Is Crombie really a tax-and-spend Liberal?

Ford’s claim that Crombie is a tax-and-spend Liberal holds water. But here’s Ford’s problem: he’s a tax-and-spend politician too. Pictured: Liberal leader Bonnie Crombie. Photo Credit: Bonnie Crombie/X. 

Premier Doug Ford desperately wants Ontarians to believe Bonnie Crombie is a tax-and-spend Liberal who can’t be trusted with Ontario’s finances.  

He’s spent millions of dollars on partisan ads to try to convince voters. 

Should Ontario taxpayers buy Ford’s spin?

First, no one should throw stones in glass houses. Ford has increased Ontario’s debt by more than $80 billion. He also broke his promise to cut income taxes. 

Ford sure isn’t the taxpayer saviour he promised to be.

Still, Crombie has a shot at becoming Ontario’s next premier. Ford isn’t wrong when he says voters should take a close look at Crombie’s record.

Let’s look at three aspects of Crombie’s record as mayor of Mississauga: spending, taxes and debt.

Crombie walked into the mayor’s office in December 2014. In former mayor Hazel McCallion’s last budget, the city’s operating spending was $672 million and the debt was $86.6 million.

In Crombie’s final budget as mayor a decade later, Mississauga’s operating budget increased to $1.2 billion and the debt hit $353 million

That works out to a spending increase of 77 per cent over 10 years. Had spending only increased in line with inflation and population growth, that spending growth would have been cut in half. 

In other words, spending should have been $270 million less than it was in 2024.

No one can point to Crombie’s record and claim she was a penny pincher.

Next, let’s look at the debt. 

Mississauga was debt-free until the year before Crombie became mayor. McCallion handed Crombie a debt of $86.6 million. Over Crombie’s 10 years in office, she borrowed so much money that Mississauga taxpayers’ debt burden passed the $350 million mark. 

Once again, Crombie’s record isn’t one of fiscal restraint.

How about taxes?

Crombie jacked up property taxes and her 10 years of tax hikes can’t be blamed on inflation.

In 2014, Mississauga brought in $393 million in property taxes. By 2024, that number increased to $680 million.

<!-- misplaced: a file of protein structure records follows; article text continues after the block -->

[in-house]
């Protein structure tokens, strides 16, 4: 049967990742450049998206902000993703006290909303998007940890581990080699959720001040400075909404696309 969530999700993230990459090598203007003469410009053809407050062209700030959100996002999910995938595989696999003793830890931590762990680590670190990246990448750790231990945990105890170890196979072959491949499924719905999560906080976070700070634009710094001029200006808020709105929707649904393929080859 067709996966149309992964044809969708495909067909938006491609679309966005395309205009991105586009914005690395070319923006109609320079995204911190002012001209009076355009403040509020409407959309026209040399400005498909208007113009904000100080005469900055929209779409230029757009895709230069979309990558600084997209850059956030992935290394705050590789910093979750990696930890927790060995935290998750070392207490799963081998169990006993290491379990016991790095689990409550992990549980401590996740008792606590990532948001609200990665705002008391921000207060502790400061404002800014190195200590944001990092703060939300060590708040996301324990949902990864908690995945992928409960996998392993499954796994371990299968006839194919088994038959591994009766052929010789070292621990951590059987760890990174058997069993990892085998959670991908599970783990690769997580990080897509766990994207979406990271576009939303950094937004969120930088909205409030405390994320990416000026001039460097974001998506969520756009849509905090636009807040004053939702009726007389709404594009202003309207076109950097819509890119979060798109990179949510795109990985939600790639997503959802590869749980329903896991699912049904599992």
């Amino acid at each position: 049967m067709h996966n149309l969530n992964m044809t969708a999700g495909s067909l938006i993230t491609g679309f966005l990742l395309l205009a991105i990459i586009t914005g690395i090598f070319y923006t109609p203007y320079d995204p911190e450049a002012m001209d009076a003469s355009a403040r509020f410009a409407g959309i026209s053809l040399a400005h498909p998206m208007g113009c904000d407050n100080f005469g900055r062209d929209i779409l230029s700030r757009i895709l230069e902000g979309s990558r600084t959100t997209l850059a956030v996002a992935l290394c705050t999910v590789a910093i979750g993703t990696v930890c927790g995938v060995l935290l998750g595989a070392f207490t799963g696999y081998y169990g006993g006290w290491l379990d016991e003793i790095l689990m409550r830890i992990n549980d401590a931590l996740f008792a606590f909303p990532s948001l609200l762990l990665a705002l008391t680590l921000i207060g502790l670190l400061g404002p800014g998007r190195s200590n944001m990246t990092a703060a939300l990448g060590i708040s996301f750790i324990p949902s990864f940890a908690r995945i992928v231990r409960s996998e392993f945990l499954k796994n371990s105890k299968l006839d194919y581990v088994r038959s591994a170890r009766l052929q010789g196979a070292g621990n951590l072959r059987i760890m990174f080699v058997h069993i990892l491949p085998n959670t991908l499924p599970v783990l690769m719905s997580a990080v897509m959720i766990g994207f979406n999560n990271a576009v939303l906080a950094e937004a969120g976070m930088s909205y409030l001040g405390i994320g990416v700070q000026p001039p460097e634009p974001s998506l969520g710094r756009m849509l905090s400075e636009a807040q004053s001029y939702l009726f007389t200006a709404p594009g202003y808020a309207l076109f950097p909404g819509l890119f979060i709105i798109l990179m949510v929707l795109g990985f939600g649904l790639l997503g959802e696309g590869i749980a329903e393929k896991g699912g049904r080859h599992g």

Once again, had property taxes only gone up by the rate of inflation plus population growth, the increase would have been much smaller. Instead of Crombie’s $680 million in 2024, property taxes would have stood at $539 million. 

That means Crombie increased property taxes by $141 million more than inflation and population pressures warranted.  

Based on these numbers, Ford’s claim that Crombie is a tax-and-spend Liberal holds water. 

But here’s Ford’s problem: he’s a tax-and-spend politician too.

Ford has increased government spending at a faster rate than former premier Kathleen Wynne. He’s added more than $80 billion to the province’s debt. And he’s been overtaken by a wave of amnesia when it comes to the popular income tax cuts he promised when first running for office. 

If Ford really wants to run against Crombie by painting her as a reckless spender who likes to increase taxes, he’d better get cooking on establishing a record that shows he can’t be lumped into the same category.

How could Ford do that?

First, balance the books. Ford can’t credibly paint the other candidate as a reckless spender when he’s only balanced the budget once in six tries. 

Second, cut spending. Ford can’t call Crombie out for increasing spending above the rate of inflation plus population growth if he keeps doing the same thing.

Third, cut taxes. If Ford wants to say Crombie likes to hike taxes, he needs to keep his own promise to lighten Ontarians’ tax load. 

That means keeping the PC party’s promise to cut middle-class income taxes, a pledge that’s now old enough to be enrolled in first grade.

Based on the millions of dollars in ad spending, it’s clear Ford considers Crombie a threat. But if he wants to make his argument effective, Ford needs to contrast Crombie’s approach with his. And to make that contrast stick, Ford needs to actually have a genuine contrast to make. 

The election is in two years. Ford better get cracking.

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